Teenager's VE Day joyride flight over Cologne in Germany
From the crowds to the parties and the overwhelming sense of relief, everyone who experienced VE Day on 8 May 1945 will undoubtedly have their own special memories.
But for 87-year-old Mike Powell, from Miskin, he'll look back on the day 70 years ago, when he went out to deliver eggs, and ended up flying to Germany.
Teenage Mike was the son of a farmer who had moved to Suffolk from Llansawel in Carmarthenshire.
Each day between 1943 and 1945 he would deliver eggs to the nearby USAF airbase at Seething and soon befriended the crews of 448th Bomb Group.
From time to time he was allowed to fly with them when their B24 Liberators were "flipped" between the various bases on the east coast, but then came VE Day.
"I know it was a day when everyone should have been happy, but I was feeling a bit down at the news really," Mike said.
"I knew that now the war in Europe was over they'd all be off to the Far East or back home to America.
'One last flip'
"I think they could see that, and so they offered to take me for one last flip.
"What I didn't know then was that we wouldn't just be hopping up the coast, they were planning on taking the ground crew on a trip to see the areas the Liberators had been bombing."
In fact Mike was taken on a four hour round trip, flying over the devastation left by Allied bombing raids on Cologne.
While Mike himself was told to remain in the cockpit, he recalls that many of the ground crew who accompanied them sat on bulkheads over the bomb bay, leaning over the open bomb hatch to take photos.
He says that while the flight was the most exciting thing to have happened to him in his 87 years, he could not help but be moved by the scene below.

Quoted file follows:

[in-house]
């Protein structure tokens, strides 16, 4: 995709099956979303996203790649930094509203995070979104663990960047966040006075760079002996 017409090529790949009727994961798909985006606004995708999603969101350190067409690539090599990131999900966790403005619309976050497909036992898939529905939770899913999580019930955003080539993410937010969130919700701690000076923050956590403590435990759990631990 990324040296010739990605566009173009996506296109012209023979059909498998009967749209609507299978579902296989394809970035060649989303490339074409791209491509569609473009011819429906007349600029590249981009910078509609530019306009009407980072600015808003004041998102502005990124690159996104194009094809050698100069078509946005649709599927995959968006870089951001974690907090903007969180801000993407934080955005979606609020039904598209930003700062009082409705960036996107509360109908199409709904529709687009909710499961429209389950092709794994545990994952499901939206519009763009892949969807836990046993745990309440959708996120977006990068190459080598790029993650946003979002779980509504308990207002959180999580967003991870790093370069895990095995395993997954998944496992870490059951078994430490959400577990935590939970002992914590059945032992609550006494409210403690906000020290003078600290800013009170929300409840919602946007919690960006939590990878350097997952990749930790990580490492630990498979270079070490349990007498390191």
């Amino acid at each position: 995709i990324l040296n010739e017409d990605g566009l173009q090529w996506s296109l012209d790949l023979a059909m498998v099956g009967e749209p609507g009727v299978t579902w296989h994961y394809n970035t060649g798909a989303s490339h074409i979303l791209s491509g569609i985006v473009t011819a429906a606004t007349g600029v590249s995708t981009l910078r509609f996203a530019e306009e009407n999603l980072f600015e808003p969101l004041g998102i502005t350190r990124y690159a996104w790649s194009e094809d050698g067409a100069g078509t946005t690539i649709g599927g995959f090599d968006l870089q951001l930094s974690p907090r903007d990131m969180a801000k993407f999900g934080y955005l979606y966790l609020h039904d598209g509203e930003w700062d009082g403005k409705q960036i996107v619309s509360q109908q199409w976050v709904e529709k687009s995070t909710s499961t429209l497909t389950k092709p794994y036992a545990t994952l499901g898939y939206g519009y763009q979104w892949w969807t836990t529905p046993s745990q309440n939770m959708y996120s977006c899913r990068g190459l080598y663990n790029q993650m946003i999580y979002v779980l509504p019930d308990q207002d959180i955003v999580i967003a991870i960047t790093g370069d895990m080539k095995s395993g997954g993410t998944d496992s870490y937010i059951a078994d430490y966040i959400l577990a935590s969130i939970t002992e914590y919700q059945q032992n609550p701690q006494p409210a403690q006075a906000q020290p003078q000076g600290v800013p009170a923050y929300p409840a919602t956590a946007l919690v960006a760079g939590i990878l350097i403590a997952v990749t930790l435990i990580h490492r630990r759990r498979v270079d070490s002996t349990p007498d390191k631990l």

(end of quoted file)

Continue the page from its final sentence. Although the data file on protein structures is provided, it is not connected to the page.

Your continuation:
"It shocked me of course; there was absolutely nothing left but the cathedral sticking up out of this completely flattened landscape," he said..
"It made me think about the people there, but as the lads pointed out, if it wasn't them, it would have been us."
However, once Mike made it back to Seething Aerodrome, he realised that something had slipped his mind.
"They called their Liberator 'Bomb Baby'. They'd painted the name on the side, and after every mission they made it back from they painted another little bomb next to the name.
"Once we got back that day we added the very last bomb, and it was only then that I remembered that after delivering the eggs I was meant to have gone straight back home to do the milking.
"Well of course my dad asked me where I'd disappeared to for the last six hours, and when I told him I'd been to Germany and back I didn't half get a hiding for my cheek!"
Mike explained how it took one of the aircrew coming to the farm to corroborate his story before his father would believe it.
But then he let slip that on one of their previous flips an engine had caught fire and Mike had been forced to jump out with the rest of the crew.
"They'd joked when they were showing me how to use the parachute, that if it didn't open I'd have to go back to the base and get another one; I never dreamt that I'd have to use it for real.
"Because I was quite small for my age, even on the tightest fitting the straps were still quite loose. When it opened and yanked me up, I was singing soprano for a week."
Tragically, having survived more than 20 raids on Germany, 'Bomb Baby' crashed on its approach back to New York later that year, and the pilot was killed.
Even though Mike never got to fulfil his ambition of joining the RAF, he says the influence of his American friends helped him develop his subsequent career in engineering.